The first few days after Christmas Day are a surprisingly bloody affair. On December 26, we celebrated the Feast Day of St. Stephen, sometimes called “the protomartyr,” since he is the first Christian after the Resurrection to be martyred for the faith. Today, we celebrate the Feast of the Holy Innocents, which commemorates Herod’s massacre of the children in the Bethlehem area.
|Guido Reni, Massacre of the Innocents (1611)|
The Biblical basis comes from Matthew 2:13-18, from sometime after the Magi visit Christ:
When the magi had departed, behold, the angel of the Lord appeared to Joseph in a dream and said, “Rise, take the child and his mother, flee to Egypt, and stay there until I tell you. Herod is going to search for the child to destroy him.” Joseph rose and took the child and his mother by night and departed for Egypt. He stayed there until the death of Herod, that what the Lord had said through the prophet might be fulfilled, Out of Egypt I called my son.
When Herod realized that he had been deceived by the magi, he became furious. He ordered the massacre of all the boys in Bethlehem and its vicinity two years old and under, in accordance with the time he had ascertained from the magi. Then was fulfilled what had been said through Jeremiah the prophet: A voice was heard in Ramah, sobbing and loud lamentation; Rachel weeping for her children, and she would not be consoled, since they were no more.
The two Gospels that do mention what theologians call the “infancy narratives” differ on some significant details. Matthew seems to describe Mary and Joseph as living in Bethlehem, fleeing to Egypt and then moving to Nazareth. The Gospel of Luke, on the other hand, has the two originally living in Nazareth, traveling to Bethlehem in time for the birth and then returning home. Both Gospels, though, place Jesus’ birthplace in Bethlehem.
It’s true that Matthew and Luke both include details that the other omits, and that this can create problems in trying to construct an accurate timeline. Of course, this is true throughout the Gospels. After all, the whole point of having four different Gospel accounts is that each includes details the others omit (a Gospel that didn’t do this would be merely repetitive). But both Matthew and Luke’s Infancy narratives include details that some scholars are calling foul about.
With Luke, the biggest problem raised is the timing of the Census mentioned in Luke 2:2 — which I’ve addressed before. With Matthew’s Gospel, the biggest historical problem is the Massacre of the Holy Innocents. Wouldn’t something this horrendous warrant extensive attention from both Christian and pagan sources? Shouldn’t we expect to see a lot written about this?
No, actually. This is a massacre of children in a tiny rural area on the periphery of the Roman Empire, a sadly frequent occurrence (even today). The number of children killed may have been rather small in the scheme of things, perhaps a few dozen. And from a Christian perspective, the Massacre of Holy Innocents was likely omitted by many accounts because it’s tangential to the story of Who Jesus is, and why it’s important to believe in Him. At the least, this is why it doesn’t come up often amongst Christians today, and there’s little reason to think early Christians would be different on this count.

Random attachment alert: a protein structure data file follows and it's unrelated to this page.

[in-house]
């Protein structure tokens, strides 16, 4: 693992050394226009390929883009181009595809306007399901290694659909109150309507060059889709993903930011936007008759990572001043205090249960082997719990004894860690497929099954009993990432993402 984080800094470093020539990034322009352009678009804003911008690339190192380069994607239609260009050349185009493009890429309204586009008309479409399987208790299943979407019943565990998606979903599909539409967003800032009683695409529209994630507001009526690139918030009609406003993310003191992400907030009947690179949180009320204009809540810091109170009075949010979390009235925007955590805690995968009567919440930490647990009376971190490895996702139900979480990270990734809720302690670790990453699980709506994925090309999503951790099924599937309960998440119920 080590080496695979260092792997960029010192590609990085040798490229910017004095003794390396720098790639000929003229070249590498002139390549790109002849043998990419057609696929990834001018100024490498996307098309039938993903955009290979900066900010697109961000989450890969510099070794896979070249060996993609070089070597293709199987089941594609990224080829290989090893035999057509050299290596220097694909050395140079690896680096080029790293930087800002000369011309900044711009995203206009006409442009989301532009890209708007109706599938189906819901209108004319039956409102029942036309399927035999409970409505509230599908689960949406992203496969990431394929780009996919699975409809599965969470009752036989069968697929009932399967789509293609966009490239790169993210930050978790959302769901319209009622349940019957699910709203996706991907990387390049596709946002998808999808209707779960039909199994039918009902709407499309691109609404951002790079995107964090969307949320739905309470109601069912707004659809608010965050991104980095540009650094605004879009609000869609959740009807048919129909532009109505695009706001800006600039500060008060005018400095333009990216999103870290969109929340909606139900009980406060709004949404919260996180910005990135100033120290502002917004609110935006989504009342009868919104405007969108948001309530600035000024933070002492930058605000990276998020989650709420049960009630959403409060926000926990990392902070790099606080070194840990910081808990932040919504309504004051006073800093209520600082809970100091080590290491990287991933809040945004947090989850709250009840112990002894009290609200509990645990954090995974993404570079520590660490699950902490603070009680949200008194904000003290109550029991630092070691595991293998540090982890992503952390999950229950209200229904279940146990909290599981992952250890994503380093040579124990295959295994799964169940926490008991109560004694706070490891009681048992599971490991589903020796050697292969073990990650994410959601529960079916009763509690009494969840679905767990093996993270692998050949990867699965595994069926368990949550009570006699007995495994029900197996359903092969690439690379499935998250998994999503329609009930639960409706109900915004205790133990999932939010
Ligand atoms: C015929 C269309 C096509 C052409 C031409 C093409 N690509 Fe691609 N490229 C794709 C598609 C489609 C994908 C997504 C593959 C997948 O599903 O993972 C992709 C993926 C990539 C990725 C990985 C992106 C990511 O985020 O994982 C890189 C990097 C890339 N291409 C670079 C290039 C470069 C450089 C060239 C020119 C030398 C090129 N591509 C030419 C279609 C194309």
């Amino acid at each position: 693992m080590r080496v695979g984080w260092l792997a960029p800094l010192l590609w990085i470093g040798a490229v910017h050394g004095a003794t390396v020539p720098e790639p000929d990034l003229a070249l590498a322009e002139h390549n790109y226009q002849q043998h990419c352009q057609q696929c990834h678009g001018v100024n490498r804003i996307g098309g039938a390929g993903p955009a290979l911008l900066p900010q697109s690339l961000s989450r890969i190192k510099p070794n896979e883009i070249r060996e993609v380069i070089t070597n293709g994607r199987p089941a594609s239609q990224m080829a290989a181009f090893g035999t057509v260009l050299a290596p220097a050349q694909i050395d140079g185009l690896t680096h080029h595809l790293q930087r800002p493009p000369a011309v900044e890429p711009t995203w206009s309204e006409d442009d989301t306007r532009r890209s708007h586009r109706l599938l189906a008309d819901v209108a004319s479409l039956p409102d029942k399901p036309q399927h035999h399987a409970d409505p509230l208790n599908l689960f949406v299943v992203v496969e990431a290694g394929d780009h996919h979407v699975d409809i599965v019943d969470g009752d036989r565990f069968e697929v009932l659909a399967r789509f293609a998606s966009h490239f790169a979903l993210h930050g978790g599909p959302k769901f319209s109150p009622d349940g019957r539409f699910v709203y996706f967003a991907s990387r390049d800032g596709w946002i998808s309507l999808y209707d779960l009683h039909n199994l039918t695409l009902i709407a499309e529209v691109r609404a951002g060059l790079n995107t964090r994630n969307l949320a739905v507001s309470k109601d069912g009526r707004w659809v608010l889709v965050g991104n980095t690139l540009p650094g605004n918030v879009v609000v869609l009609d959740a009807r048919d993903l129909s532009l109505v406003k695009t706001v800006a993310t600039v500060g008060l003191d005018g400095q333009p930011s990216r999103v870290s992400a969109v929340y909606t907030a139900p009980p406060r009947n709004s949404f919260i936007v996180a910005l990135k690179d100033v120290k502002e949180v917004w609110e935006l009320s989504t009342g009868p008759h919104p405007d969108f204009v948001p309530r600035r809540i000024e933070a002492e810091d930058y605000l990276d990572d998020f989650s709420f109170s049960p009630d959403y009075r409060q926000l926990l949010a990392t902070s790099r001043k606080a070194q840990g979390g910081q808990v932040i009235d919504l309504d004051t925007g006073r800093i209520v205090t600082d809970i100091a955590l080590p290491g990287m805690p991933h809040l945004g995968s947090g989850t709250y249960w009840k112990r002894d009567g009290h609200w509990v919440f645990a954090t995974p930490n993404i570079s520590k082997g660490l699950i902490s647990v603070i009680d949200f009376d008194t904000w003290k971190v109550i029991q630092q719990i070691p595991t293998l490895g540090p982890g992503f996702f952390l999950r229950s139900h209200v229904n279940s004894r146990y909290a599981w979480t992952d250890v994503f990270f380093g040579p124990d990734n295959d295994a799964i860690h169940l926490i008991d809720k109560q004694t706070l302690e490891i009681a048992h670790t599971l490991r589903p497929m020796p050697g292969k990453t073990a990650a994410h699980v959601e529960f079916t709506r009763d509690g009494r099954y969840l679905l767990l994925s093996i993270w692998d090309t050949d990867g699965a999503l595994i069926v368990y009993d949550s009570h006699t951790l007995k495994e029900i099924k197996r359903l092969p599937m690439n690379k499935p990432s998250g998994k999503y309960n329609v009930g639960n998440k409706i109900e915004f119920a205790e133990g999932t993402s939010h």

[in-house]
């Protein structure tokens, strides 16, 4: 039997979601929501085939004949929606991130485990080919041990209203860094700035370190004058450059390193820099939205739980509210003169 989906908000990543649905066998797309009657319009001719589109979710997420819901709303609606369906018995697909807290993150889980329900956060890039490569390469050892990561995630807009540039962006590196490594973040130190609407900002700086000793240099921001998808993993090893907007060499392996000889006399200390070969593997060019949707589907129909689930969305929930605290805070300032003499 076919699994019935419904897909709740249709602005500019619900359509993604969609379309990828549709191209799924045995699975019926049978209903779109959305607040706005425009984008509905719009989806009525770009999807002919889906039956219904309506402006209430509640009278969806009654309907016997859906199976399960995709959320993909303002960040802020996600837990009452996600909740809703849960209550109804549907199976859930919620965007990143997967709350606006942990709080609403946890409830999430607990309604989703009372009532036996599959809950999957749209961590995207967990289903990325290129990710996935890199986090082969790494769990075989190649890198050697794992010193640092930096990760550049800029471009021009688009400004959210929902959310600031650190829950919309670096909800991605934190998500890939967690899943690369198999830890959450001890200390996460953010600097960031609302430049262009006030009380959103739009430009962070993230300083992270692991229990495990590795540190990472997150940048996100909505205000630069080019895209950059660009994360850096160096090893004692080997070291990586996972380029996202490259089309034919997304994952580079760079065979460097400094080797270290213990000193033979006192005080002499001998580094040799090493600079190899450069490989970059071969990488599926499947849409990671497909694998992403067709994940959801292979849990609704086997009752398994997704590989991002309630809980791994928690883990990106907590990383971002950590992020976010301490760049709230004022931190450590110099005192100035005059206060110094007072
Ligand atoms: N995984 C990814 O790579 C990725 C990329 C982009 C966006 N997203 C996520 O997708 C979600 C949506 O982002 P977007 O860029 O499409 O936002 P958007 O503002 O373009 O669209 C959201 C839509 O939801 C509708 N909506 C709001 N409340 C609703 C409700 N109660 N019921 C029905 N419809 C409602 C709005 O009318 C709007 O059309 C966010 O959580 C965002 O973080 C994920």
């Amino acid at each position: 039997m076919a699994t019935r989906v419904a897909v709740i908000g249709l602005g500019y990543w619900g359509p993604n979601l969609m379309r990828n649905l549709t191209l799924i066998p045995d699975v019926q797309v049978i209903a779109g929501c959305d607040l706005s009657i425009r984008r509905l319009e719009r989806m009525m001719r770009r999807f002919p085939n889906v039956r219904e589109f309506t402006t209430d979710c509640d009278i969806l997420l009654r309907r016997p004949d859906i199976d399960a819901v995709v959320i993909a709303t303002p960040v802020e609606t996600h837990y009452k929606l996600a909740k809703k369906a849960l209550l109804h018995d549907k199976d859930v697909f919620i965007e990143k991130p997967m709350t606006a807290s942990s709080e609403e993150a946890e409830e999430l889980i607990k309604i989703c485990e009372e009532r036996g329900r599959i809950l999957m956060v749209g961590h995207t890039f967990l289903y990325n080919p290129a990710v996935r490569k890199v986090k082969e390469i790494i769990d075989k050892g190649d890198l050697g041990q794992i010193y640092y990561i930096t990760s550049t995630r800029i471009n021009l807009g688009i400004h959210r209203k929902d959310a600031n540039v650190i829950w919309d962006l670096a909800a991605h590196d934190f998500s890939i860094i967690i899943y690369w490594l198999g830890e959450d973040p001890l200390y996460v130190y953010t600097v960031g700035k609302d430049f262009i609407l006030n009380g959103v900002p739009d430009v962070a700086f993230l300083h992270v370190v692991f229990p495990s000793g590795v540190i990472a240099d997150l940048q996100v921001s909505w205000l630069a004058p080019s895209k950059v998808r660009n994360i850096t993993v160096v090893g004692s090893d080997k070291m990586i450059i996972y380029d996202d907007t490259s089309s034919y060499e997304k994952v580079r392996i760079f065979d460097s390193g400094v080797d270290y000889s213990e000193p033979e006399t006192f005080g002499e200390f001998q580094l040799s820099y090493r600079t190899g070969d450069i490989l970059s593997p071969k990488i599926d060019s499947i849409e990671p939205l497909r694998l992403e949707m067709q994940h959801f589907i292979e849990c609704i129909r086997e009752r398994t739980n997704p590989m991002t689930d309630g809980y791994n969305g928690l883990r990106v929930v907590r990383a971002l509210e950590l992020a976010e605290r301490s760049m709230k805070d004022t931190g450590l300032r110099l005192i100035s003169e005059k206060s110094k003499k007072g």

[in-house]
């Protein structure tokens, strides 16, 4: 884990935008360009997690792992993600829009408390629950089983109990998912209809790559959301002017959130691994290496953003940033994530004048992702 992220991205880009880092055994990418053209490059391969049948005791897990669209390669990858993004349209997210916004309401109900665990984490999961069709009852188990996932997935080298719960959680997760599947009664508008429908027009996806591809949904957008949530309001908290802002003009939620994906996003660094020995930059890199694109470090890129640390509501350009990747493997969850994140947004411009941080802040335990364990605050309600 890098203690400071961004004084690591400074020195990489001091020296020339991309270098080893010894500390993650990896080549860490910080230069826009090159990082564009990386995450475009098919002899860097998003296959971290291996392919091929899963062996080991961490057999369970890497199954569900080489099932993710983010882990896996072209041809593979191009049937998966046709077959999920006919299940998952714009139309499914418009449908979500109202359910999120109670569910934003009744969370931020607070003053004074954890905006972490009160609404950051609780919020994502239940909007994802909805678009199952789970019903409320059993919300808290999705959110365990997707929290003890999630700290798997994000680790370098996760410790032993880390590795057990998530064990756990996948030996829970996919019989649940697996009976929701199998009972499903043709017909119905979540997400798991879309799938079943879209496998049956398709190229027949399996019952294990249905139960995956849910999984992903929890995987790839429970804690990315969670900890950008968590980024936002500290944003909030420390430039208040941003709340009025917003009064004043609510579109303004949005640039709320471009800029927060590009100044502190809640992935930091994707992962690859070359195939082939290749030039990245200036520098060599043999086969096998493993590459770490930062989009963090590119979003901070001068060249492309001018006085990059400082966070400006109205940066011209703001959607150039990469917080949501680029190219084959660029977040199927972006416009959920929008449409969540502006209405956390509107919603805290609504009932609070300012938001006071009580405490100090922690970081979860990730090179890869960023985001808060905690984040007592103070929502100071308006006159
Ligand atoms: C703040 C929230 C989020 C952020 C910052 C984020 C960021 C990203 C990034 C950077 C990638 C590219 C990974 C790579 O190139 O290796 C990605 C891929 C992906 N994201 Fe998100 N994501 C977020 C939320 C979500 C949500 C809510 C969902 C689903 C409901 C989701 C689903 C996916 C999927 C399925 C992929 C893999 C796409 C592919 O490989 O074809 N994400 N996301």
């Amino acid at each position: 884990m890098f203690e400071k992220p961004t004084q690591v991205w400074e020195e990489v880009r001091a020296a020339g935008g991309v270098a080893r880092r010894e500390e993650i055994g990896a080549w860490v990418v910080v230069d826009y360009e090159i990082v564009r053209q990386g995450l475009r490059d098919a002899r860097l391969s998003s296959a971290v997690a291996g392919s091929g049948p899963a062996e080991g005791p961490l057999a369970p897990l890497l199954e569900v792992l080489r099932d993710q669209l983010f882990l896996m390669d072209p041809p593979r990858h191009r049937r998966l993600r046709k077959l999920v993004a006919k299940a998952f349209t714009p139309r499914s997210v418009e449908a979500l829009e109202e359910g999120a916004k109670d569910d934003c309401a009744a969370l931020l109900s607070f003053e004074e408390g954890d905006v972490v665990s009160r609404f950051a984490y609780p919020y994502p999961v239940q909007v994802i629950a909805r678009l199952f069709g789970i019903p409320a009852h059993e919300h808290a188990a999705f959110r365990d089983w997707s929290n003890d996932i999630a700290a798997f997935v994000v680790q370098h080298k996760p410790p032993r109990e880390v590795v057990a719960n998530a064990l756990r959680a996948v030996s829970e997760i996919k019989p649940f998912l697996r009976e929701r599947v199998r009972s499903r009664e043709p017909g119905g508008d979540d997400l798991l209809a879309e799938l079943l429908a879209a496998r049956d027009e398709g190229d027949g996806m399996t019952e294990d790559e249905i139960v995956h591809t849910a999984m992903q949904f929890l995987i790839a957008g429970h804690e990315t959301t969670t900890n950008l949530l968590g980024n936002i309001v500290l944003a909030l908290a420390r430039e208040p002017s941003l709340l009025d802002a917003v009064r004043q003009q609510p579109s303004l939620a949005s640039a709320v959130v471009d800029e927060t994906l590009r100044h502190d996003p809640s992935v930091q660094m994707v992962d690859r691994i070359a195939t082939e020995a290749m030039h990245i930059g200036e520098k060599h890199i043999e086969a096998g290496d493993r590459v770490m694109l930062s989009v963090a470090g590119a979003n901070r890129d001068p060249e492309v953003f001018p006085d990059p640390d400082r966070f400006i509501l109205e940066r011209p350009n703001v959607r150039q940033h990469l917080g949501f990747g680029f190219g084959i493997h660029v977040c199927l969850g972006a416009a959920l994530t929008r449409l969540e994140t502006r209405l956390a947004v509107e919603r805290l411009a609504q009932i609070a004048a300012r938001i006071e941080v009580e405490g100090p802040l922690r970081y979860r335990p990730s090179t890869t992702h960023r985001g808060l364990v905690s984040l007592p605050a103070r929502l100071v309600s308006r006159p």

In any event, the question can be turned on its head. St. Matthew’s Gospel is written during the mid-first century, and it describes this massacre. If such an event hadn’t occurred, wouldn’t we expect to hear an objection on that basis? A man from Bethlehem of the right age would have been all that it would take to invalidate the historicity of the Gospel.
So even if the extra-Biblical testimony was totally silent, that wouldn’t be particularly surprising. But we actually do hear about the Massacre, and from a surprising source: Macrobius Ambrosius Theodosius, a pagan Roman praetorian writing in the early 400s. He mentioned in his Saturnalia that “On hearing that the son of Herod, king of the Jews, had been slain when Herod ordered that all boys in Syria under the age of two be killed, Augustus said, ‘It is better to be Herod’s pig than his son.’”
Now, Macrobius gets certain historical details mixed up (Herod killed more than one son, but as far as we know, not during the Massacre; and the Massacre occurred in Judea, not Syria), but it’s clear that the Massacre is something he’s familiar with even as a pagan, and that it contributed to Herod’s reputation as being particularly blood-thirsty. And of course, the fact that Herod killed one of his wives and more than one son to avoid claimants to the throne makes it clear that he certainly was the type willing to murder some poor people’s children to avoid the prophesied Messiah-King of the Jews.
With Macrobius’ account, we find extra-Scriptural (and non-Christian) support for even the most seemingly-incredible detail: that Herod massacred a number of infants in an effort to find and kill the prophesied Messiah-King. And as Matthew notes, this Massacre was foretold in the Book of Jeremiah. It’s also prefigured in the massacre of the innocents described in Exodus 1:15-17, occurring at the time of the birth of Moses. All of this points to the fact that the Bible is both historical and prophetic.